Painted in the year of the landmark exhibition of "The Eight" at the Macbeth Gallery, New York, which gave birth to the "Ashcan School," this picture is a portrait of the artist's youngest, and closest, sibling, William D. Luks or "Will," and Will's firstborn son Daniel Wynkoop Luks, born in 1908.
The last of six children, George and Will were inseparable throughout childhood and in their adult lives. As young men, they performed as a vaudeville team, Buzzy (George) and Anstock, in the mid-1880s after a brief stint in Philadelphia where George attempted formal studies at the Pennsylvania Academy of the Fine Arts. In 1896, George had moved to New York City to further his painting and work as an illustrator when Will visited him and promptly fell in love with his brother's fiance, winning her heart. Despite this, the brothers remained close and Will, who quit his medical studies at Johns Hopkins University in order to marry Anabelle Delanoy, moved to New York City and became superintendent of the Northern Dispensary, a medical clinic in Greenwich Village. George frequently visited the dispensary both as a patient and in order to sketch the clientele.
The influences of Frans Hals (Everett Shinn quoted Luks as saying that "the world has had only two great painters, George Luks and Frans Hals") and Robert Henri are clearly evident in this painting. Its insight into the intimate relationship of father to son, teacher to pupil is palpable. The subdued palette, with the exception of both sitters' ruddy skin tones, and dark background are hallmarks of the style that drove Luks' career in the early 1900s. Neither sitter looks at the artist: the father's joyful gaze is fixed on his infant child, the child's on the miraculous instrument at hand.
The only member of The Eight not to participate in the first Independent Show in 1910, Luks was saving his work for his first one-man exhibition at the Macbeth Gallery that same year, which included The Guitar. The piece was shown again in 1914 during the artist's second year of representation by the Kraushaar Gallery. It was then that his mentor, Robert Henri, dropped Luks a note saying: "Had a good time seeing your shows-fine new stuff and fine old stuff. The baby and guitar still the wonderful thing of human interest it always was, and fine color and character and humor of life in all things. May 5th Avenue get the tonic of a Geo. Luks show every year! Yours, Henri."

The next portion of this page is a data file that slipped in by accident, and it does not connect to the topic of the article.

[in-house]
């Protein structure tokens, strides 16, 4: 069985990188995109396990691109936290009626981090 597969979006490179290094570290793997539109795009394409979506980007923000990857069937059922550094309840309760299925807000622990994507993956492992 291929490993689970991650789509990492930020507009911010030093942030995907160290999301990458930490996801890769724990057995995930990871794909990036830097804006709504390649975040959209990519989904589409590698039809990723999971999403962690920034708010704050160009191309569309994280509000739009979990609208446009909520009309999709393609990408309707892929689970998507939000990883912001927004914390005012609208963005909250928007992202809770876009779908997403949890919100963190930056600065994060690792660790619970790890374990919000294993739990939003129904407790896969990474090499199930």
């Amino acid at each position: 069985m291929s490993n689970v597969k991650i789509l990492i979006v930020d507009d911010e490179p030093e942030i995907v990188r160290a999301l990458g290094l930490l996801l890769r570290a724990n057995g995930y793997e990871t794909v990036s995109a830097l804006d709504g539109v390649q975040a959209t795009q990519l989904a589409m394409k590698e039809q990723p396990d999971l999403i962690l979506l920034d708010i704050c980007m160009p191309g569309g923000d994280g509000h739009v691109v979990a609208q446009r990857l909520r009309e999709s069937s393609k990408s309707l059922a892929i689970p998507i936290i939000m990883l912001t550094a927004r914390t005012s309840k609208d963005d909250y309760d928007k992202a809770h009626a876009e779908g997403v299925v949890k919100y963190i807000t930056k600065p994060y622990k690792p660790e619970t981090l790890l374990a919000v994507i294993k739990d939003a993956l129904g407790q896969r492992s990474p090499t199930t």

It might have been from this exhibition that Arthur F. Egner, founding member of the Newark Museum, friend and collector of Luks, acquired the painting. Later Guy Pene du Bois would single it out in an article on the Egner collection and compare its strengths to those of a good Rembrandt.
Since 1993, Judith Hansen O'Toole has been director/CEO of the Westmoreland Museum of American Art in Greensburg, Pennsylvania.
She is the author of "George Luks: An American Artist," in George Luks: An American Artist, exh. cat. (Wilkes-Barre, Pa.: Sordoni Art Gallery, Wilkes College, 1987); "George Luks: Rogue, Raconteur, and Realist" in Elizabeth Kennedy, ed., The Eight and American Modernisms (Chicago: University of Chicago Press, 2009), 91-108; and George Luks: The Watercolors Rediscovered, exh. cat. (Canton, OH: Canton Museum of Art, 1994).
C The Spanierman Gallery, LLC
Frame rubbing, with corresponding inpaint. Glue relined. Scattered craquelure throughout, with some corresponding inpaint. There is 6 x 1 1/2 area of inpaint in the center left, running from the background into the face of the man. Restoration in the face of the child. There is some scattered wrinkling from relining.